Trucking safety advocates are proposing that the government follow the European model that requires trucking companies to use an electronic system to record their hours of work and rest, instead of the paper log system that drivers can easily falsify to allow them to remain on the road more hours per day than permitted by federal law.
A Milwaukee-Journal Sentinel story by Rick Romell sheds light on the problem of truck accidents caused by driver fatigue.
Federal rules require that truck drivers drive no more than 11 consecutive hours after 10 consecutive hours of rest. (A good short history of regulatory struggle over hours of service appears in Jeff Lowe’s blog here.) As Romell points out in a companion article about Federal Motor Carrier Safety Administration fines imposed on trucking firms, truck drivers have the incentive to falsify the hours of work and rest because drivers are paid by the hour, and most are non-union employees that earn no overtime. At the same time, trucking firms have the same incentive to skirt hours of service regulations because, as Romell points out, “The longer a driver stays on the road, the less those additional hours cost his employer.”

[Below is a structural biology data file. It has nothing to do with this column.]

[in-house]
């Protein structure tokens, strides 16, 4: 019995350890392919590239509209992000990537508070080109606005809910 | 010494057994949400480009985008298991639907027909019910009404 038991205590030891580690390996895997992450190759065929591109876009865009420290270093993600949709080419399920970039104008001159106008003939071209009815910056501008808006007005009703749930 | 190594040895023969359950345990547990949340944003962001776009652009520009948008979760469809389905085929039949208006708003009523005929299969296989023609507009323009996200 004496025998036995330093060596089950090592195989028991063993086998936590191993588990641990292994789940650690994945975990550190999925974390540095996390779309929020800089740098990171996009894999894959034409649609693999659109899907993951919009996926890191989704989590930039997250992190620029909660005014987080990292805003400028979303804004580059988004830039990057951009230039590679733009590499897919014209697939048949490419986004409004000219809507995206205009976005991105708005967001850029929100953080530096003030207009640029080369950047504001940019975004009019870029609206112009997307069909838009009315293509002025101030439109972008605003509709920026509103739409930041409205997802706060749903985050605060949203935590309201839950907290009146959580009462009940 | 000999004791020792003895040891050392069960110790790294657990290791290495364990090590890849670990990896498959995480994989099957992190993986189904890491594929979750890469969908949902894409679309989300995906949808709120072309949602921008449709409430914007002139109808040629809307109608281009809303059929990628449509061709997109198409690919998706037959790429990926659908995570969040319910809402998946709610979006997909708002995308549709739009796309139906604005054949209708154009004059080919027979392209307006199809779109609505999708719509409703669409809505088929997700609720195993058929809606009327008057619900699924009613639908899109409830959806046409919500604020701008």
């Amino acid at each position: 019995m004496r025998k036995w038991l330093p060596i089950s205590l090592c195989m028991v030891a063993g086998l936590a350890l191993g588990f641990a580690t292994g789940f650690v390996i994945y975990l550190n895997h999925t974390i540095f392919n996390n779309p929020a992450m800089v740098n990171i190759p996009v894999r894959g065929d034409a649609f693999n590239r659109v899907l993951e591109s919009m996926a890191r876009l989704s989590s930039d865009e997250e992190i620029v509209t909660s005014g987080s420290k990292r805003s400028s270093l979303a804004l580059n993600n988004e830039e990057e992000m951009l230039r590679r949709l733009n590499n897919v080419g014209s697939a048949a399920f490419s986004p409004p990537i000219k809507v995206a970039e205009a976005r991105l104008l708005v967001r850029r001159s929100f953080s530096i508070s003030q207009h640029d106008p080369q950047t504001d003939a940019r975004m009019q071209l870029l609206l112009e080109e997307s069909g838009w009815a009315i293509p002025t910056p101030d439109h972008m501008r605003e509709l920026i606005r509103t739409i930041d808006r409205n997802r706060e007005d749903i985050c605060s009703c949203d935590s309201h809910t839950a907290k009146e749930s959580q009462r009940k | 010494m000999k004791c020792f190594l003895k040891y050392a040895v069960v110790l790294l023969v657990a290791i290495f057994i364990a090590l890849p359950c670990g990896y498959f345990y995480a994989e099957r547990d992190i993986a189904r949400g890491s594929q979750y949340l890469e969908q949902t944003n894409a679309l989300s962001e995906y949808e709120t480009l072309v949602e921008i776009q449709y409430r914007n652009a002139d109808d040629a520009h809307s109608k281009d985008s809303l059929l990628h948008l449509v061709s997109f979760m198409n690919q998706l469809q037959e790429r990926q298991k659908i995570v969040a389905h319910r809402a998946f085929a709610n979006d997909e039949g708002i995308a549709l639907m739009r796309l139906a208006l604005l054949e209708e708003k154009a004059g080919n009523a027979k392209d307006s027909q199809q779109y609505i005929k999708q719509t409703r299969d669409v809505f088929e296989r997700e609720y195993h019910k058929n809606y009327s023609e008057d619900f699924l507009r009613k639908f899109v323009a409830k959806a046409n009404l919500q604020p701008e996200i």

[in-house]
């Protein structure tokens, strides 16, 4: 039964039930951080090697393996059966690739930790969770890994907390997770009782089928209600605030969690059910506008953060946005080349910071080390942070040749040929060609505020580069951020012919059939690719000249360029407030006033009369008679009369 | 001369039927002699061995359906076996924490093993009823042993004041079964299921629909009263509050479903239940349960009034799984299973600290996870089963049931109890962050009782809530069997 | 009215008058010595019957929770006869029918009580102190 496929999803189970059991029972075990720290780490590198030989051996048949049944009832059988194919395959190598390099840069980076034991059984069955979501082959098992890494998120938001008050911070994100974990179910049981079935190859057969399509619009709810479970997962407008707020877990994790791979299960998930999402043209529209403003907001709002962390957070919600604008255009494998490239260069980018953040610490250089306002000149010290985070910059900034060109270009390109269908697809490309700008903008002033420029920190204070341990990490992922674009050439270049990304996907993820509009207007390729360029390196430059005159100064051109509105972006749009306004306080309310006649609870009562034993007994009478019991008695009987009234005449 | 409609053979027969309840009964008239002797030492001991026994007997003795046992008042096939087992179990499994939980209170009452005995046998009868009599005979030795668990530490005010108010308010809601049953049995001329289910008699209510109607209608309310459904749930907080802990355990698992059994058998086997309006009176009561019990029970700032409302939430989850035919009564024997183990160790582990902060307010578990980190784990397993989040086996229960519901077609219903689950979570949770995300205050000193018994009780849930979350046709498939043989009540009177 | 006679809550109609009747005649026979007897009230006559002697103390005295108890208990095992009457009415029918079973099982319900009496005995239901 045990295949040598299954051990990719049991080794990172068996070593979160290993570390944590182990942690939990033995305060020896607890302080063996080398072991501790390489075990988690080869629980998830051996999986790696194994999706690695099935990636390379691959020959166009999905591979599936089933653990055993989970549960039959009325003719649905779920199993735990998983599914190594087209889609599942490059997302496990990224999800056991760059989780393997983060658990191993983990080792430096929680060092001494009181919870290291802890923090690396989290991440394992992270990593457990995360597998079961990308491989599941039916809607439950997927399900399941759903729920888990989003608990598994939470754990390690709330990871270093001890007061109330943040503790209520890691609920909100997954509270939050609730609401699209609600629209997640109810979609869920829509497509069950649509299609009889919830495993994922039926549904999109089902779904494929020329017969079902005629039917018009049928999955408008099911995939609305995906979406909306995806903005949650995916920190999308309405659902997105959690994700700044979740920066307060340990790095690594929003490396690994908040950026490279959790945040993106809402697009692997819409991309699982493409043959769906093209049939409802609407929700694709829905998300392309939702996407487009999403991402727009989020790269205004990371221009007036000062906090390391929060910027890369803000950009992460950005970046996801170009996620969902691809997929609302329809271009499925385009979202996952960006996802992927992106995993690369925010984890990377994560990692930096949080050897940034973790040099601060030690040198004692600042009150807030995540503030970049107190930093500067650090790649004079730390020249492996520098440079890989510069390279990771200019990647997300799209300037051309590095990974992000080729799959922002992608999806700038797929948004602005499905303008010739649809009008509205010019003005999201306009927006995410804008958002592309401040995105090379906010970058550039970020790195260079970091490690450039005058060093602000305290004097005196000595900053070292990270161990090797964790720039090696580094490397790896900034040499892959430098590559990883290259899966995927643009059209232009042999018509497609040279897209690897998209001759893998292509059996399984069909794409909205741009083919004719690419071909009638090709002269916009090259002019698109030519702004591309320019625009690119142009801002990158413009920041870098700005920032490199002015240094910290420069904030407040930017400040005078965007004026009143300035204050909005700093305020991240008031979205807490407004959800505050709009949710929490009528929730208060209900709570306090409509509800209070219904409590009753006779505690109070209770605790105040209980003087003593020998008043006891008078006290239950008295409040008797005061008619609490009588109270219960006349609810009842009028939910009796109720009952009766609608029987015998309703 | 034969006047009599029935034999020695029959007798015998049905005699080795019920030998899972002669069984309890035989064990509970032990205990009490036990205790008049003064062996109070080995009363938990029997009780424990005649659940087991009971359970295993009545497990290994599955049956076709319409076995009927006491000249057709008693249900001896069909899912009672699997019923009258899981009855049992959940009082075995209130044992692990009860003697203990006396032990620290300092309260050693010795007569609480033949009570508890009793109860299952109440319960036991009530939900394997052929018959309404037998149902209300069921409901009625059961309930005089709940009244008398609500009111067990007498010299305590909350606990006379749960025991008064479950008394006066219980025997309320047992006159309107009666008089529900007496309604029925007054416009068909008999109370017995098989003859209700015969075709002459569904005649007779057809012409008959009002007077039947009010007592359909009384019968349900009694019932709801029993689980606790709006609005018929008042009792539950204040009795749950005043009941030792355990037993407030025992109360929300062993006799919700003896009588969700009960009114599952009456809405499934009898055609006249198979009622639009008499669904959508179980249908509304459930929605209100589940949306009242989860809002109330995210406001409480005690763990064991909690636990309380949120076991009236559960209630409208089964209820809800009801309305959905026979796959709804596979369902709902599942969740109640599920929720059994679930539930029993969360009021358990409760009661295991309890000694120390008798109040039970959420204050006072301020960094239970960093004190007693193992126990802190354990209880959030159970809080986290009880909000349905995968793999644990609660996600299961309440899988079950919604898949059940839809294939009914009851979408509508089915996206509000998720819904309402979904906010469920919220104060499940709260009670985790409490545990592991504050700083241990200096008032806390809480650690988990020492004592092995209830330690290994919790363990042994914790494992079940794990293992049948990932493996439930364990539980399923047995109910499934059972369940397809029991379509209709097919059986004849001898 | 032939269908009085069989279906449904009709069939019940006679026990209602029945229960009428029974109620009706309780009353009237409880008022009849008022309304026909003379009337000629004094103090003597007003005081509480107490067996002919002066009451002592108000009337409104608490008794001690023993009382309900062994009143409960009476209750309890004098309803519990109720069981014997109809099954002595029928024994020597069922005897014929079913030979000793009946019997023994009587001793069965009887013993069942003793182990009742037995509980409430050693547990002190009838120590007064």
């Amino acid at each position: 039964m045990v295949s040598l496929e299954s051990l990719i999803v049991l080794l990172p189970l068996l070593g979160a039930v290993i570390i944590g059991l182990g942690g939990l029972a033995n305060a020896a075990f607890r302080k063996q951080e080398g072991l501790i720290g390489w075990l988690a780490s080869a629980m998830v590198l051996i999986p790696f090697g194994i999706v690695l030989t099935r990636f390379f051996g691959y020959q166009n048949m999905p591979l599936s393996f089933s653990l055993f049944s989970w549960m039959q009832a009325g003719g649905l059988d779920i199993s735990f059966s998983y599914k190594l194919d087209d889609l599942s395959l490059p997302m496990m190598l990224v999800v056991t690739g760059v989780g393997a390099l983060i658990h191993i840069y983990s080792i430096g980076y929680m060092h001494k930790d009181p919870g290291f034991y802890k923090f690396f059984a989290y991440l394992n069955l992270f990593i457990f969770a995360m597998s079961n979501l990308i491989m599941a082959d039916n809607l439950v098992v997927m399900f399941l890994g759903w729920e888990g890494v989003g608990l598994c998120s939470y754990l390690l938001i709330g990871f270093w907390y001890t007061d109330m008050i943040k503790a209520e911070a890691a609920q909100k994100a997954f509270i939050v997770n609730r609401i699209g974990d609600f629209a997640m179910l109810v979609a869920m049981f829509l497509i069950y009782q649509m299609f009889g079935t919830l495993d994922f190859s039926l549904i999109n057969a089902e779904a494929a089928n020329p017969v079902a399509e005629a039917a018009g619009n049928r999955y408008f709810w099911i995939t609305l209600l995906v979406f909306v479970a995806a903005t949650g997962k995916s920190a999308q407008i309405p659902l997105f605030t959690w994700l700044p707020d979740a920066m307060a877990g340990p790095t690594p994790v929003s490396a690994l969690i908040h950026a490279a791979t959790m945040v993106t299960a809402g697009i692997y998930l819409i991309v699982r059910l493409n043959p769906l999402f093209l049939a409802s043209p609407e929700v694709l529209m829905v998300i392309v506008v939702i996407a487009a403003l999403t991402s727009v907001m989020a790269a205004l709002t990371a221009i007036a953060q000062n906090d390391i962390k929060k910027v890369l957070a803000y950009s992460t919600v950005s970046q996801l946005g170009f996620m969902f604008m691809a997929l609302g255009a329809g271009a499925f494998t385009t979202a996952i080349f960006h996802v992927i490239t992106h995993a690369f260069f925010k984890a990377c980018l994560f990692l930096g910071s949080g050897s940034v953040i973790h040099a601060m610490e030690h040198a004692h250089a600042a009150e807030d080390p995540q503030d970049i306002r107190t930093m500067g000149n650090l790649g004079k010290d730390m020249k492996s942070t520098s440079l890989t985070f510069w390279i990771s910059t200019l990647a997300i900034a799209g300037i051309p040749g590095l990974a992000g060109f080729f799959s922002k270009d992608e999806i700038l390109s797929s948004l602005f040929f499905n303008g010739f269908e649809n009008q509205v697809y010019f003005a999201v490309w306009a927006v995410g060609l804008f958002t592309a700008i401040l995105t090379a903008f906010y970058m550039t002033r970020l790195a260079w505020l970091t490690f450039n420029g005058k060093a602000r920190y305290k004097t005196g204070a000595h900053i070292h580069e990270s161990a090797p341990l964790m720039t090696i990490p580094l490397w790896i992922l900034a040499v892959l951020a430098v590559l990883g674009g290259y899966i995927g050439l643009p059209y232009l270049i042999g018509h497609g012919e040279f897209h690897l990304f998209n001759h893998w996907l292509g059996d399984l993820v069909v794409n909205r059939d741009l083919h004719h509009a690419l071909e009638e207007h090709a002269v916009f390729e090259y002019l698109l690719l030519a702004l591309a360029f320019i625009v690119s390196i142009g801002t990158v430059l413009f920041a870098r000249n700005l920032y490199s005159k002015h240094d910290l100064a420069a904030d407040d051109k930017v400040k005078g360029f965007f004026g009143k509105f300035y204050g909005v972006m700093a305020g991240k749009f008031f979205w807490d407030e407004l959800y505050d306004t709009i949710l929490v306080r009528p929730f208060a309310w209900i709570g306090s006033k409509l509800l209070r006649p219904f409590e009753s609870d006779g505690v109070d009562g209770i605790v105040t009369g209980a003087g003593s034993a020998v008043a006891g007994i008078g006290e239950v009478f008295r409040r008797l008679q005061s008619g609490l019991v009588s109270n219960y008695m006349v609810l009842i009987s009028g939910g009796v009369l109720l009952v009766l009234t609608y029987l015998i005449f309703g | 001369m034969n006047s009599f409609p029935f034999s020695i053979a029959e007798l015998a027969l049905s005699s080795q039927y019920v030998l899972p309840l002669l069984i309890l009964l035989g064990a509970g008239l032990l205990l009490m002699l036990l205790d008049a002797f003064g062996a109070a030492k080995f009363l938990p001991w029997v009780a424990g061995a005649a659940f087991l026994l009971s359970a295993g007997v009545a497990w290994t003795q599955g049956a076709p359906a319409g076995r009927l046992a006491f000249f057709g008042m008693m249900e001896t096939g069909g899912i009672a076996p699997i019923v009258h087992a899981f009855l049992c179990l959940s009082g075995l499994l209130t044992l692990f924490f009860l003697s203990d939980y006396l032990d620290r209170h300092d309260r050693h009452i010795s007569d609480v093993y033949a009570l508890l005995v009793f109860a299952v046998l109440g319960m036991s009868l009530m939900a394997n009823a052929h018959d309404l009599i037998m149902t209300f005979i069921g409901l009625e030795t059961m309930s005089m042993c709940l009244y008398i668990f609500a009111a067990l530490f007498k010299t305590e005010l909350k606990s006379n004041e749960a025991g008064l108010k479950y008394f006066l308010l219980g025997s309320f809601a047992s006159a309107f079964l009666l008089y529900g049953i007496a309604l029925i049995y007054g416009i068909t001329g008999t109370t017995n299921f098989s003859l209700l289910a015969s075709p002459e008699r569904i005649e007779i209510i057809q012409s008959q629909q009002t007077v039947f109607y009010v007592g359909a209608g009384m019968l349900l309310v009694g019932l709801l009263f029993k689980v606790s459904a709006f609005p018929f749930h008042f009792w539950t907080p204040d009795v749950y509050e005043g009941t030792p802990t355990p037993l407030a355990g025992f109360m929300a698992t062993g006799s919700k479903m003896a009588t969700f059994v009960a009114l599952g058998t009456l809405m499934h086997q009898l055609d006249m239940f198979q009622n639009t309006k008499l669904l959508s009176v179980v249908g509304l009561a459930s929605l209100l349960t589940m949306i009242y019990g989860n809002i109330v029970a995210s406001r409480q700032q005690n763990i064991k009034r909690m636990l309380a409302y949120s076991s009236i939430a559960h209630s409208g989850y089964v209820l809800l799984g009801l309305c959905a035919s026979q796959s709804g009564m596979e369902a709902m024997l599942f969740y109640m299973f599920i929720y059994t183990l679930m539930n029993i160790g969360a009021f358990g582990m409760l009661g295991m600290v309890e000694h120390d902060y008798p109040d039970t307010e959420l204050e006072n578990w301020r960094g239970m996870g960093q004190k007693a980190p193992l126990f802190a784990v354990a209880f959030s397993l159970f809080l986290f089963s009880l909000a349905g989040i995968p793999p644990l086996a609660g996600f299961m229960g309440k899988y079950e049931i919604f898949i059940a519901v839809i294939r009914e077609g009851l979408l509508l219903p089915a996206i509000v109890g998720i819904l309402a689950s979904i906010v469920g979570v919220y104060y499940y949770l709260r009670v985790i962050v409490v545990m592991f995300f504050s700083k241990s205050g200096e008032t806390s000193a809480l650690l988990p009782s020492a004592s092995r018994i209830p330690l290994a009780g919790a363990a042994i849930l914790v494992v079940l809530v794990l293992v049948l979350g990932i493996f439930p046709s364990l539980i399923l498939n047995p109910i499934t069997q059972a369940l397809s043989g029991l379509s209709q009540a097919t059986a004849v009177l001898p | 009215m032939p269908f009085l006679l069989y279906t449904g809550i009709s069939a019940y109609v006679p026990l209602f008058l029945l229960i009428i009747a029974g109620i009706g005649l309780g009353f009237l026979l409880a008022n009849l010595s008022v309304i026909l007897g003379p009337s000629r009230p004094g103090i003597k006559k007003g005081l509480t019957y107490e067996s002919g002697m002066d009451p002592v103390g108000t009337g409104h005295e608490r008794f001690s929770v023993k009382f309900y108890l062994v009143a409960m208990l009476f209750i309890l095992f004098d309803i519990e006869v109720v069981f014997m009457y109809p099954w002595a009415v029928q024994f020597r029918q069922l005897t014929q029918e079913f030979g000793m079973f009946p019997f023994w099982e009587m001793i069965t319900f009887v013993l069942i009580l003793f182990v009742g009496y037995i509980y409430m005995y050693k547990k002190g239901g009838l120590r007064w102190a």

There is no good reason to avoid the European approach to highway safety. Every year there are hundreds of avoidable accidents that could be prevented by keeping tired truck drivers off the road. Forcing the trucking industry to switch to the electronic system for tracking driver hours is good policy.
For more information on this subject matter, please refer to the section on Tractor Trailer Accidents.